By Ann Hansen
As parents of children with learning differences, we know we have our work cut out for us. Raising confident, responsible kids often seems impossible as we wipe away their tears of frustration while they stand on the sidelines watching their peers accomplish goals seemingly unattainable to them.
My eight-year-old son Nolan is dyslexic. It’s difficult to watch him struggle because he always tries his best. As I think back on my own childhood, I remember being very much like him. Maybe that’s why I put so much effort into finding ways to buffer the challenges he encounters. I try to show Nolan (a born pessimist) the positive side of every situation. For example, I’ll say:
I also find timing is of the essence. If Nolan isn’t attentive, we set his work aside until he’s more “on the mark.”
Nolan is talkative, over-sensitive, and has a difficult time adjusting to change because he’s very anxious. Although tall for his age, Nolan is immature socially and physically. This zaps his confidence. However, these traits don’t detract from his outstanding work ethic and creativity.
We allow Nolan “space” to entertain his interests. Right now it’s plumbing -- you read it right -- plumbing! He spends countless hours digging up the yard and installing copper pipes in every direction. He loves it, and he’s proud to impress his friends with his endless knowledge of plumbing supplies. My husband Kevin is a pipe fitter, so Nolan’s interest has a family connection. On weekends, they review Nolan’s hand-drawn blueprints. They solder and install pipes, then they test the final job. Our home is usually in disarray, but allowing Nolan to succeed at anything is well worth the small inconvenience. I believe he enjoys plumbing because no one judges his work. After all, don’t we all need a little of that freedom?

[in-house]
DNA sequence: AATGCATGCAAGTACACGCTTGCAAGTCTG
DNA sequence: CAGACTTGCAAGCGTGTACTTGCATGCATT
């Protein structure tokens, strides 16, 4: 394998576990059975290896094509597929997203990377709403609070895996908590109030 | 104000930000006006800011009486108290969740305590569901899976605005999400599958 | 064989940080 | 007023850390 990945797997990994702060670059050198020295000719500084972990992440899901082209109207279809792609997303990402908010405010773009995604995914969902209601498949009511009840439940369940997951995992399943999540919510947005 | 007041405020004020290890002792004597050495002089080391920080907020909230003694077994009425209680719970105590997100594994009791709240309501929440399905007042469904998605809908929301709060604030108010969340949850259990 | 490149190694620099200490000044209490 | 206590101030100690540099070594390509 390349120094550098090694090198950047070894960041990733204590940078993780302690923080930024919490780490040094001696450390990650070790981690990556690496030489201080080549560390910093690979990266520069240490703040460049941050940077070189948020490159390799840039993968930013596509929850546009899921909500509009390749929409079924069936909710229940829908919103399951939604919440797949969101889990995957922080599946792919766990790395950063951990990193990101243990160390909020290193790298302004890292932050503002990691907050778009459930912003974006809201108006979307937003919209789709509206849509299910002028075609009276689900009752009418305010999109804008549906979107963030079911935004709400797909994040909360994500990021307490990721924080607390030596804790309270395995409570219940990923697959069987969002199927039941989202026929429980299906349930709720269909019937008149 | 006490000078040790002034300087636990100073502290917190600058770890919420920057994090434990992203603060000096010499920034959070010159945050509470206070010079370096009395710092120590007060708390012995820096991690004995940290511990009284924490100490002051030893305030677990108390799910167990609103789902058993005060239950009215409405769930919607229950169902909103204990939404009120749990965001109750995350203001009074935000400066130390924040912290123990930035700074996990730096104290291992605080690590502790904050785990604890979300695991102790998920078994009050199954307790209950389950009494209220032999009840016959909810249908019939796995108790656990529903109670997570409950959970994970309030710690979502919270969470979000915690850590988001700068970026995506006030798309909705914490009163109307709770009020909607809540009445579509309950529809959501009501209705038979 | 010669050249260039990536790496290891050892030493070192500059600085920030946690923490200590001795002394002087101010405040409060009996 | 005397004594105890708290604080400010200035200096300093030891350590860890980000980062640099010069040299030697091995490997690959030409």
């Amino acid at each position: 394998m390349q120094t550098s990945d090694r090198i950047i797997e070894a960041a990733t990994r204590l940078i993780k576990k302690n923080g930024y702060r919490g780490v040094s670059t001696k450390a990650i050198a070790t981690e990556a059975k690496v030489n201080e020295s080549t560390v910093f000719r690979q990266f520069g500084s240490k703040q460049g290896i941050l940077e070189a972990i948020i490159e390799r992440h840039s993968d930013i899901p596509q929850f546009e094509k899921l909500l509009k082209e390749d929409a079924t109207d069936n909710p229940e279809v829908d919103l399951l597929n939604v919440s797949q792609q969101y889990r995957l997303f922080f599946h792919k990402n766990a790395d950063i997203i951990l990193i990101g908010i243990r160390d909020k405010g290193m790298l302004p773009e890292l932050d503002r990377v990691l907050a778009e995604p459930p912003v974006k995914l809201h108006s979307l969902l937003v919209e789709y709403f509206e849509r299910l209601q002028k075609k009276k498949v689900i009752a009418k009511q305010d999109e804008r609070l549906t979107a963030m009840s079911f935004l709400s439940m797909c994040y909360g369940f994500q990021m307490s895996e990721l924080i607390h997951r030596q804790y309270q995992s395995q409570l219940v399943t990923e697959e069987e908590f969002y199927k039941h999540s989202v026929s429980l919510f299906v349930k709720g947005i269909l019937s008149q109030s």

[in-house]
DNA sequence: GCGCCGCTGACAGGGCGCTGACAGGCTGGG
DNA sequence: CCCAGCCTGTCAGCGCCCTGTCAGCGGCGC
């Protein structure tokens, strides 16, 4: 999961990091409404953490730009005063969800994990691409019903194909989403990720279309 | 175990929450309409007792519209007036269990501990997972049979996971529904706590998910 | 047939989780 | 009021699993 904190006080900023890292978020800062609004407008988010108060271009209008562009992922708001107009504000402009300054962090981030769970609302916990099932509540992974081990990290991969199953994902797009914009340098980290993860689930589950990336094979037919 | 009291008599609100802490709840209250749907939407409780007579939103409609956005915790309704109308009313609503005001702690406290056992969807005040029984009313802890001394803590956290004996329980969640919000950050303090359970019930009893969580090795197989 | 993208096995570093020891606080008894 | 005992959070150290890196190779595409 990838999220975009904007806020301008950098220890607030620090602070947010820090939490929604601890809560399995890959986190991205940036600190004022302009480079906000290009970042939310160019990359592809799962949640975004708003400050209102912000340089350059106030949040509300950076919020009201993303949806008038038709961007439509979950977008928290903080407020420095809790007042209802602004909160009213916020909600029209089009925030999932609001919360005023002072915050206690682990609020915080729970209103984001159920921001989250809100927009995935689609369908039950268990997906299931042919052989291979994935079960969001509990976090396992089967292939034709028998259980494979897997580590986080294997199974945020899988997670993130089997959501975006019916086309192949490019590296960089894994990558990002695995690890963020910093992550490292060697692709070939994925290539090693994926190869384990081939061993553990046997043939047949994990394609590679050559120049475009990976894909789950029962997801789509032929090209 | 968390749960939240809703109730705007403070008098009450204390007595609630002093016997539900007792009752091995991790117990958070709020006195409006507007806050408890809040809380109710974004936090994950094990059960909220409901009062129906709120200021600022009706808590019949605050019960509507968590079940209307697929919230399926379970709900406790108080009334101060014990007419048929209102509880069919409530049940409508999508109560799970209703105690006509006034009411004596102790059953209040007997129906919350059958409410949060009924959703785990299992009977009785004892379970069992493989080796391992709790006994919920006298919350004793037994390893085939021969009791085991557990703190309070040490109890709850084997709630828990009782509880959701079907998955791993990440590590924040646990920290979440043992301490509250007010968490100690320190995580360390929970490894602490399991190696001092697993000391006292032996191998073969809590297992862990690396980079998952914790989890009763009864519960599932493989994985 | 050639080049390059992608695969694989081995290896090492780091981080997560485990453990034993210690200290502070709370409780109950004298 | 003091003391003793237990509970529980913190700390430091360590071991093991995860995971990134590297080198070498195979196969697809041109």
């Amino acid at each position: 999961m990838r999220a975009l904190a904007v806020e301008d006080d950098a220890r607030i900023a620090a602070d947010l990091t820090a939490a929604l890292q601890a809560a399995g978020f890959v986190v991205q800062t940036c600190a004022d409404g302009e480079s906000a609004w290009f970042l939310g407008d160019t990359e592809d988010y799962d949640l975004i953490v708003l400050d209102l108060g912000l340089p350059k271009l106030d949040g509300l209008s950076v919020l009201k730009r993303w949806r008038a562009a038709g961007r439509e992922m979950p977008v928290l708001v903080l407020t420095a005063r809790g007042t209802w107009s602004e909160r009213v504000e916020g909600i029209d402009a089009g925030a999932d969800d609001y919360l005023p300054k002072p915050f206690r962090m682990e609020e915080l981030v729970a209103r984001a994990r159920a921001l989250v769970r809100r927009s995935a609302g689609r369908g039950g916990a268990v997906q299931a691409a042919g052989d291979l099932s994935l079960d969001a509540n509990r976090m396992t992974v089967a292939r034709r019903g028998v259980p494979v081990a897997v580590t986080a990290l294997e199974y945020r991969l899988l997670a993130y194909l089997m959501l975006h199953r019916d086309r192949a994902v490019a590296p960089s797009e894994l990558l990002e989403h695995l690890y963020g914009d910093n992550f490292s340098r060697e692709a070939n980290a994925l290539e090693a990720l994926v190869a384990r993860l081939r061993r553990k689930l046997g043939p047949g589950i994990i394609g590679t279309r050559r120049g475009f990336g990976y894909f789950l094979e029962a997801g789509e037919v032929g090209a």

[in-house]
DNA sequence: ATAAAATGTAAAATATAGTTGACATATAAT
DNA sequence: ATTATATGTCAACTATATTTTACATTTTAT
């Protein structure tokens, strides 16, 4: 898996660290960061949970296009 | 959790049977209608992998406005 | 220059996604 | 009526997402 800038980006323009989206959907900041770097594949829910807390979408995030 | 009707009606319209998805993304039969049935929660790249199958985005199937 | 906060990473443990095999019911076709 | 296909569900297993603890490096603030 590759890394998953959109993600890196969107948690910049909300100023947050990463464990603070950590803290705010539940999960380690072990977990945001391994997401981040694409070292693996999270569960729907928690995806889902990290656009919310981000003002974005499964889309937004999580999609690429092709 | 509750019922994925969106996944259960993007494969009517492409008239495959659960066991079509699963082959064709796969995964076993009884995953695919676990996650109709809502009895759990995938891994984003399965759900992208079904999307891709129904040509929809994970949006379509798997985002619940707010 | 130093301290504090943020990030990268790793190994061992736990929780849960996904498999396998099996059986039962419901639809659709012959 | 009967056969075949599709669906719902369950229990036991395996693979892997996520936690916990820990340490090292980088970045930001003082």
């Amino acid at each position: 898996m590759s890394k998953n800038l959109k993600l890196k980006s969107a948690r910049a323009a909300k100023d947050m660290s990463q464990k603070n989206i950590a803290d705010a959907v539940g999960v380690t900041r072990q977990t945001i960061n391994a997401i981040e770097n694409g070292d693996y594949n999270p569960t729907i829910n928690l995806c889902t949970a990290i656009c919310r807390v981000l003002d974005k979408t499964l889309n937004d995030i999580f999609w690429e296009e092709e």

Nolan prefers his father’s company when they’re fishing or tackling a job around the house. But I’m Nolan’s companion of choice when it’s time to do homework or if we just need quiet time. He tags along with his older brother, Drew, but also enjoys the company of his younger cousins.
You don’t need to spend a fortune to entertain your kids. During the winter we’re outside as much as possible enjoying physical activities like sledding, hiking, and ice-fishing. Warm weather brings opportunities to camp, swim, or float down a nearby river. I believe keeping active reduces stress levels and teaches the importance of healthy living.
Our entire family enjoys “down time” spent outdoors. And for Nolan, it’s a needed respite from the effort he puts into his schoolwork. Nolan loves to explore the outdoors. In fact, he often entertains his classmates and teachers with stories about his “finds,” such as an old fishing lure, a snail shell, or a sighting of a migratory bird.
I realize Nolan’s education is important. It can’t be the sole focus, though. If it were, we’d all be depressed. A friend of mine who also has a son with a learning difference keeps asking herself, “Why did this happen to my son?” My response is, “If you truly feel that way, think about how a parent of a child with leukemia or cerebral palsy feels.” Having a learning difference is life-changing, not life-threatening.
When I reach the end of my rope, I try to consider things may not be as bad as they appear at the moment. Nolan’s struggle may last a lifetime. It’s important to take things day-by-day and not become overwhelmed by thoughts of his future.
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